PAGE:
Indonesia’s Outlook Changed to Positive From Stable at Fitch

Indonesia’s credit rating outlook was changed to positive from stable by Fitch Ratings, citing the potential of reforms in the past year supporting growth in Southeast Asia’s largest economy.

The country’s BBB- rating was affirmed, Fitch said in a statement on Wednesday. Indonesia still retains junk status at S&P Global Ratings, which said in October it was concerned by the country’s rising bad debts and risks to the growth outlook.

“A strong structural reform drive since September 2015 is gradually improving the difficult business environment, and is likely to support the growth outlook in the medium term,” Fitch said in the statement. The rating company expects Indonesian economy to accelerate at 5.1 percent this year, 5.4 percent in 2017 and 5.77 percent in the following year.

President Joko Widodo, also known as Jokowi, has pushed through a tax amnesty program this year that’s earned the government about 100 trillion rupiah so far, helping to ease pressure on the fiscal deficit. He has also pledged to ramp up spending on new roads, ports, railways and airports to boost economic growth to 7 percent. Growth has been lagging following a slump in commodity prices and the central bank now forecasts expansion at 5 percent this year and 5 percent to 5.4 percent next year.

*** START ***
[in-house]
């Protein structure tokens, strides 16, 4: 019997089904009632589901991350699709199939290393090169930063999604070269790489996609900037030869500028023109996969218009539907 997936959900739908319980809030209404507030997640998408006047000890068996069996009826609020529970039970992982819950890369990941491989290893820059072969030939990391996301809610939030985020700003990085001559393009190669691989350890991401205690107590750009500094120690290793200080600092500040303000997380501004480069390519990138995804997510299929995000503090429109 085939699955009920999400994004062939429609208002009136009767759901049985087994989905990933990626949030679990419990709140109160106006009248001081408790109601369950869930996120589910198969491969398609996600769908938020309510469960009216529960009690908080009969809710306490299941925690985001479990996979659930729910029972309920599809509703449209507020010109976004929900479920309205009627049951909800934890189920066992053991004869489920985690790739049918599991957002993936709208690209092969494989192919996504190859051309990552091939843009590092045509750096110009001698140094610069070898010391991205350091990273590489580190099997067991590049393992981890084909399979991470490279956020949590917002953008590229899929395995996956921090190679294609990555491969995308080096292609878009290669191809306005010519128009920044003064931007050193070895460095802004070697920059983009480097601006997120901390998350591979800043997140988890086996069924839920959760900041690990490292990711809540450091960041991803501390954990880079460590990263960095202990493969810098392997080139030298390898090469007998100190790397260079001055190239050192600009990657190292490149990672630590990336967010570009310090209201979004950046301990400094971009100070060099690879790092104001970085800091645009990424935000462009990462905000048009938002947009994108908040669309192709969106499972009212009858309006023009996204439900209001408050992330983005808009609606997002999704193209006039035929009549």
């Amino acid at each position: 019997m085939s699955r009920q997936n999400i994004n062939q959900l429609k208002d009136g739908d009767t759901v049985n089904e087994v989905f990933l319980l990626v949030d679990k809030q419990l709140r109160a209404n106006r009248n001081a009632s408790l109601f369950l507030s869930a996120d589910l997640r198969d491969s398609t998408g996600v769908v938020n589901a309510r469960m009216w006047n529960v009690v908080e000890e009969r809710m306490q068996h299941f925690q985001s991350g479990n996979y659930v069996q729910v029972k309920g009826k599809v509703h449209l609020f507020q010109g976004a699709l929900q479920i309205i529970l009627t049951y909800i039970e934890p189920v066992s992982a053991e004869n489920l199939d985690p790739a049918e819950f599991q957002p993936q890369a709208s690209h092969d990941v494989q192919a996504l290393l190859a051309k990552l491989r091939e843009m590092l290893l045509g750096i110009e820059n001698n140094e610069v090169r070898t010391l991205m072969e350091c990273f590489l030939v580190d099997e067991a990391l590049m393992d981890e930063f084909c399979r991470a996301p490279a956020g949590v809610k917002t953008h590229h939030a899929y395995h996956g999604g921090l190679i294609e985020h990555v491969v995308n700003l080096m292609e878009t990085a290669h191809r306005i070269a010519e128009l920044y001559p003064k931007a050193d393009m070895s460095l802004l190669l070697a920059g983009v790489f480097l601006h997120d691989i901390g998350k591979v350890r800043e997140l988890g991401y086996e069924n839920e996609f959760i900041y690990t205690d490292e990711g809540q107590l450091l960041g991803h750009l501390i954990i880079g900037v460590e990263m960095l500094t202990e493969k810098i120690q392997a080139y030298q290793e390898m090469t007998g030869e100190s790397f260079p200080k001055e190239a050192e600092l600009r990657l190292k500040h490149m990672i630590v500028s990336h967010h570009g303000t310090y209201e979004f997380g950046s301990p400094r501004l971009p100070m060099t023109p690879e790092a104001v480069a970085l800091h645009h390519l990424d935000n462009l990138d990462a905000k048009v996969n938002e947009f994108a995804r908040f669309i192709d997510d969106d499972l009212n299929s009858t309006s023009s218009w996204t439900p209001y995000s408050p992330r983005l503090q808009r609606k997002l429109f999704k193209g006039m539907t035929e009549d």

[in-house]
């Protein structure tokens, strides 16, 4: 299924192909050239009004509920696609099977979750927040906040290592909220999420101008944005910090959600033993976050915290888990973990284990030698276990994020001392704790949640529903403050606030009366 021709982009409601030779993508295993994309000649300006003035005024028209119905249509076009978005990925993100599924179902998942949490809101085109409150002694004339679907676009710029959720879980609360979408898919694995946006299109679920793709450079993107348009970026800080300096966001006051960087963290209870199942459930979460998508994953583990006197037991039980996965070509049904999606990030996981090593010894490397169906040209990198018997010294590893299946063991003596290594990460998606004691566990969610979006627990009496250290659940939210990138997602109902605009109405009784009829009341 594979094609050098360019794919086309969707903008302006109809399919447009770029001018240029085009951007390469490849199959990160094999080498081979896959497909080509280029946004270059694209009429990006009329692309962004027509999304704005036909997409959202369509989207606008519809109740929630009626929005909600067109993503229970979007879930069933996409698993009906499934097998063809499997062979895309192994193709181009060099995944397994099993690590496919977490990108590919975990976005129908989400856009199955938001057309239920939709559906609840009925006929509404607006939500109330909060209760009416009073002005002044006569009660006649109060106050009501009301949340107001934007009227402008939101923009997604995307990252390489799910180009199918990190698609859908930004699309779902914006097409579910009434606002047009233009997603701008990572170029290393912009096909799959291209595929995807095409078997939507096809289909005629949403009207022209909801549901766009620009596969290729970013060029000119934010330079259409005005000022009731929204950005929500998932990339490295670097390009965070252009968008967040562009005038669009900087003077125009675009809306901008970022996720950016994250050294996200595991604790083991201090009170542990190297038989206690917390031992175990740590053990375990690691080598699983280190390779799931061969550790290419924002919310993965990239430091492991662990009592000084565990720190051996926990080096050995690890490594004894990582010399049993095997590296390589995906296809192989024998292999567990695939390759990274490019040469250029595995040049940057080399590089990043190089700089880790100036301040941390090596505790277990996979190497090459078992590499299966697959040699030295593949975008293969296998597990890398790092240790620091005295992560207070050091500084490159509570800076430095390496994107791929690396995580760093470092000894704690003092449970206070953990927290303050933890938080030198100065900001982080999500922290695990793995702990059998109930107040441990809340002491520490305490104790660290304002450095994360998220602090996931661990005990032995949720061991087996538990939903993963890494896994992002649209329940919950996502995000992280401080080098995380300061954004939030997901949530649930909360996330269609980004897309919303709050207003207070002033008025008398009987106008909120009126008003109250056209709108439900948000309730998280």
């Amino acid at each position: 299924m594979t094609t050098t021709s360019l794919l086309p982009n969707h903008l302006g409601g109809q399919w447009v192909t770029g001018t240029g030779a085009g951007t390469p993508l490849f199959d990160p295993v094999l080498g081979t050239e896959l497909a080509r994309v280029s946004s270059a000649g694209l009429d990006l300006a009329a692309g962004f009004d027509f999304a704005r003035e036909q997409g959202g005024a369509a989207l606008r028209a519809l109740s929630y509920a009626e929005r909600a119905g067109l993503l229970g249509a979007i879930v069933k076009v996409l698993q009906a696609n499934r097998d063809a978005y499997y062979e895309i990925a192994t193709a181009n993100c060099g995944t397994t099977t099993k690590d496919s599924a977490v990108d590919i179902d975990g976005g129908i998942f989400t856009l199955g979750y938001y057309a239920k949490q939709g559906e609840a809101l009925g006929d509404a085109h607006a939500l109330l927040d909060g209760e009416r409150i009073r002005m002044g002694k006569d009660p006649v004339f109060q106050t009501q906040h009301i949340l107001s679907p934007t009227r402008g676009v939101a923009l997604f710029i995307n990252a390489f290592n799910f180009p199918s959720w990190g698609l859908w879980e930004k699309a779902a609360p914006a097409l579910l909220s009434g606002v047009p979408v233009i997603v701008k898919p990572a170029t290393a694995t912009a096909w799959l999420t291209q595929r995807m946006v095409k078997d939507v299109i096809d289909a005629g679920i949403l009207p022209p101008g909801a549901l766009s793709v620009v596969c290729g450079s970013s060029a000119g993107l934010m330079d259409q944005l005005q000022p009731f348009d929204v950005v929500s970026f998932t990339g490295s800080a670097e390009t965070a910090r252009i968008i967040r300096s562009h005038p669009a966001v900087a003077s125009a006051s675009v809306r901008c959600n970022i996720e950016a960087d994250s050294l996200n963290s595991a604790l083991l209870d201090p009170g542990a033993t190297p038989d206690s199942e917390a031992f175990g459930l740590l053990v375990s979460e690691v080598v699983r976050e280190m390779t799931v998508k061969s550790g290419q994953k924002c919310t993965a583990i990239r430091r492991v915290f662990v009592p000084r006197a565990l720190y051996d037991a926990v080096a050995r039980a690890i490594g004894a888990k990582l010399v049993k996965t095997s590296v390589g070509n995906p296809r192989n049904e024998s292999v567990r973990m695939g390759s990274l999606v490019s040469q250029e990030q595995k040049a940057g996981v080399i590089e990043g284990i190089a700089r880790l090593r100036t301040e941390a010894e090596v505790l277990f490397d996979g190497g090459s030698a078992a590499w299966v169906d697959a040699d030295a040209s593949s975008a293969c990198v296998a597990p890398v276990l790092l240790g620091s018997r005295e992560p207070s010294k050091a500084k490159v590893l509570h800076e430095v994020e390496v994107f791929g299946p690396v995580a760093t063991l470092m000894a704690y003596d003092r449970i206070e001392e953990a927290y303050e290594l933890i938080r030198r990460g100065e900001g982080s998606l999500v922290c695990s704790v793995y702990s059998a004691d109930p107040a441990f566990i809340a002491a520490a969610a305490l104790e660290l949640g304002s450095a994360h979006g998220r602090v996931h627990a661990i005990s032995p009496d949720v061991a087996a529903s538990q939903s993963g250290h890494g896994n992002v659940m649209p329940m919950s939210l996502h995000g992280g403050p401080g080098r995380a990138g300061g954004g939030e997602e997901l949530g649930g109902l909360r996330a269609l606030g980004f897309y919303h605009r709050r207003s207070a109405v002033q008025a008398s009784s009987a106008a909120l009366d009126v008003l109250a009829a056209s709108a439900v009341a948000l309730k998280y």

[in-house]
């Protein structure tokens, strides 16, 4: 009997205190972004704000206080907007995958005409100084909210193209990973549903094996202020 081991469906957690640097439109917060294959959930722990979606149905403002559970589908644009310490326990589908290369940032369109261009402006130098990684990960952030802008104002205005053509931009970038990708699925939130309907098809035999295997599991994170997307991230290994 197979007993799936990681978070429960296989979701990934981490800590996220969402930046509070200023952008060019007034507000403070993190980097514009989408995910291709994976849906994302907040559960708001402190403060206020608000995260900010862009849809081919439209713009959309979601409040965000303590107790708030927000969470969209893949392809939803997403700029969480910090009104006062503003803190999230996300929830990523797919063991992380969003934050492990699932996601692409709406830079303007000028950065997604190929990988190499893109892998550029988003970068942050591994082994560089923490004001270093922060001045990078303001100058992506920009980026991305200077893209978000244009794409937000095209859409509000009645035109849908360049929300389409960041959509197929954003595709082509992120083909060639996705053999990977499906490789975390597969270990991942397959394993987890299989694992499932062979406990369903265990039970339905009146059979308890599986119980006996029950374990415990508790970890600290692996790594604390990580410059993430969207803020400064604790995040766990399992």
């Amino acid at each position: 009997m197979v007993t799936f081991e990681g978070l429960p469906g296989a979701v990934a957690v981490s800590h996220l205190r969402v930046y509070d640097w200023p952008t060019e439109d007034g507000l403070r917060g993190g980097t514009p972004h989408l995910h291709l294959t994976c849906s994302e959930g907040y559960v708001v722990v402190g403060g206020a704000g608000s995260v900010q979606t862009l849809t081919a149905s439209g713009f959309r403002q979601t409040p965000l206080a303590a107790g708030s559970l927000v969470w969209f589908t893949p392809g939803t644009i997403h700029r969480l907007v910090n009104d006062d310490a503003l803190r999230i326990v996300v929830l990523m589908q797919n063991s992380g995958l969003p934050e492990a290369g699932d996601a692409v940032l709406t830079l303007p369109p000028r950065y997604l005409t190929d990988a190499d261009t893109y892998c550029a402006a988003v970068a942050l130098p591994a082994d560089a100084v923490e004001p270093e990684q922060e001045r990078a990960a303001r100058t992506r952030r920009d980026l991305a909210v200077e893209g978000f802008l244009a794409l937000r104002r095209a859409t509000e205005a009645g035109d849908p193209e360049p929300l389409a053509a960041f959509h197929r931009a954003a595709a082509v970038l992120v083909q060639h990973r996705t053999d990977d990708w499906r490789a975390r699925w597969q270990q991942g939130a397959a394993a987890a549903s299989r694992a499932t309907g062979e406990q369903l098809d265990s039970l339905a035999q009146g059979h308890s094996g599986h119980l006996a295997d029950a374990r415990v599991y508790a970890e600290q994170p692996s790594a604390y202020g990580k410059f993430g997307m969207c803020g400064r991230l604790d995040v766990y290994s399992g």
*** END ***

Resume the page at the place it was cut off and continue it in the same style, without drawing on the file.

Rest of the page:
Strengthening external balance, continued improvement in business environment and maintenance of sustainable growth rate above rating peers may trigger a rating upgrade, Fitch said. Any potential external financing difficulties and increase in public debt burden can return the country’s outlook to stable, it said.

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